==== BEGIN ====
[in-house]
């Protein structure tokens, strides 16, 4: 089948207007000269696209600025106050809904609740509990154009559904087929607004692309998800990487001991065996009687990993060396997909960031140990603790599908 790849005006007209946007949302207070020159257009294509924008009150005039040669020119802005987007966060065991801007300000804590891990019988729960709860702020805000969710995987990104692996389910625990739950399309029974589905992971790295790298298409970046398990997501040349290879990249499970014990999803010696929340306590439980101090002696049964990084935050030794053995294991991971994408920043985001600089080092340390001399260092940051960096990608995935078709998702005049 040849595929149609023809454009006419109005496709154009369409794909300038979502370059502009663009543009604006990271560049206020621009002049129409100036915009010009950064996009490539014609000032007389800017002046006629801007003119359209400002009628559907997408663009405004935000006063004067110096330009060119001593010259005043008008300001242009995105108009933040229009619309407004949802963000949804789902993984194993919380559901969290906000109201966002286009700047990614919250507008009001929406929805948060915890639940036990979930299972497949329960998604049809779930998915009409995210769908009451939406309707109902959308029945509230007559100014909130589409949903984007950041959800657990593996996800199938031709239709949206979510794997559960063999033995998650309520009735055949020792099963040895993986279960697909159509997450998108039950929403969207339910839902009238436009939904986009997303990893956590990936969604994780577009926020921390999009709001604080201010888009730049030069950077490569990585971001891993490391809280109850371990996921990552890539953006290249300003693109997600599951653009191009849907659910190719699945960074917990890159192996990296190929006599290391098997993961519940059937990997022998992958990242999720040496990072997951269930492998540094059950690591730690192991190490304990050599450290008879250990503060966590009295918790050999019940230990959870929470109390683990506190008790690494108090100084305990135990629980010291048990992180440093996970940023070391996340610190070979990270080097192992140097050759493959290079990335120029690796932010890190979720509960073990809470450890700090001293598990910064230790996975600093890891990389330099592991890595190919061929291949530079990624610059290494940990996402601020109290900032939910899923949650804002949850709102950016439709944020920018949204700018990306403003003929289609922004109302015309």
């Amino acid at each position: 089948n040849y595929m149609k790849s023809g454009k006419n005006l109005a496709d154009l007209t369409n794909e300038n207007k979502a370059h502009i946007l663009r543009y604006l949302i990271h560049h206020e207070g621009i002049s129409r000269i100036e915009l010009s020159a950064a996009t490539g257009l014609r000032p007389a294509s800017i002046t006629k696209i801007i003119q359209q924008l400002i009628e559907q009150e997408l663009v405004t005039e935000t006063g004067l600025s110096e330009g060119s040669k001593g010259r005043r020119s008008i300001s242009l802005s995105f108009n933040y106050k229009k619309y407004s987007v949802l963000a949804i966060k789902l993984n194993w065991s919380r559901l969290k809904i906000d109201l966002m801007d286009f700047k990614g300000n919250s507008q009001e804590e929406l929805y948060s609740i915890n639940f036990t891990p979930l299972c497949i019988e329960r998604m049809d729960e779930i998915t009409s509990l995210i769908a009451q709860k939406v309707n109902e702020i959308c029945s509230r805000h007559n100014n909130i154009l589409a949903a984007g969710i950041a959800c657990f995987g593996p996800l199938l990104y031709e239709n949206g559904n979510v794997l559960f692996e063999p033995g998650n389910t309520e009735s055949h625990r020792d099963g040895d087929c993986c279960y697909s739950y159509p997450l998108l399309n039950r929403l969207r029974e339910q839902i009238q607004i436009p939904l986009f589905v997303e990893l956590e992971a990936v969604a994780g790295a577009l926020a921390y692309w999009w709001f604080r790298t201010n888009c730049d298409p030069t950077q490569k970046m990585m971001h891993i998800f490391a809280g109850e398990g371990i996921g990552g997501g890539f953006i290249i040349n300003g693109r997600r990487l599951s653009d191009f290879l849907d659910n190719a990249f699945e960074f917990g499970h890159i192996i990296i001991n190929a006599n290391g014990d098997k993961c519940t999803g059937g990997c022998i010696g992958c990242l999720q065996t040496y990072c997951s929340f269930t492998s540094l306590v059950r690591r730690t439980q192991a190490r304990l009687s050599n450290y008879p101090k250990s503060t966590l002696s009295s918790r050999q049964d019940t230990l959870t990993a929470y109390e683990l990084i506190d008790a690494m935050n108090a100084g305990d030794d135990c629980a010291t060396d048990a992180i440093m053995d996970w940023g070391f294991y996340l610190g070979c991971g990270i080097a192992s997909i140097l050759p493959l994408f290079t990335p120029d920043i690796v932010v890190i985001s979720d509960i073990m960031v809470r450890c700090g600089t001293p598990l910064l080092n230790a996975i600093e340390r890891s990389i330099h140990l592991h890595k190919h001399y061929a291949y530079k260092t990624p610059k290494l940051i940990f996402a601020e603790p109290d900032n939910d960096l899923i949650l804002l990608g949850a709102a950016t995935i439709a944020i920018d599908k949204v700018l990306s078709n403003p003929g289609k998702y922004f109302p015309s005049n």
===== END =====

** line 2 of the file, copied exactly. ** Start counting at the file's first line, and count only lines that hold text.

């Protein structure tokens, strides 16, 4: 089948207007000269696209600025106050809904609740509990154009559904087929607004692309998800990487001991065996009687990993060396997909960031140990603790599908 790849005006007209946007949302207070020159257009294509924008009150005039040669020119802005987007966060065991801007300000804590891990019988729960709860702020805000969710995987990104692996389910625990739950399309029974589905992971790295790298298409970046398990997501040349290879990249499970014990999803010696929340306590439980101090002696049964990084935050030794053995294991991971994408920043985001600089080092340390001399260092940051960096990608995935078709998702005049 040849595929149609023809454009006419109005496709154009369409794909300038979502370059502009663009543009604006990271560049206020621009002049129409100036915009010009950064996009490539014609000032007389800017002046006629801007003119359209400002009628559907997408663009405004935000006063004067110096330009060119001593010259005043008008300001242009995105108009933040229009619309407004949802963000949804789902993984194993919380559901969290906000109201966002286009700047990614919250507008009001929406929805948060915890639940036990979930299972497949329960998604049809779930998915009409995210769908009451939406309707109902959308029945509230007559100014909130589409949903984007950041959800657990593996996800199938031709239709949206979510794997559960063999033995998650309520009735055949020792099963040895993986279960697909159509997450998108039950929403969207339910839902009238436009939904986009997303990893956590990936969604994780577009926020921390999009709001604080201010888009730049030069950077490569990585971001891993490391809280109850371990996921990552890539953006290249300003693109997600599951653009191009849907659910190719699945960074917990890159192996990296190929006599290391098997993961519940059937990997022998992958990242999720040496990072997951269930492998540094059950690591730690192991190490304990050599450290008879250990503060966590009295918790050999019940230990959870929470109390683990506190008790690494108090100084305990135990629980010291048990992180440093996970940023070391996340610190070979990270080097192992140097050759493959290079990335120029690796932010890190979720509960073990809470450890700090001293598990910064230790996975600093890891990389330099592991890595190919061929291949530079990624610059290494940990996402601020109290900032939910899923949650804002949850709102950016439709944020920018949204700018990306403003003929289609922004109302015309």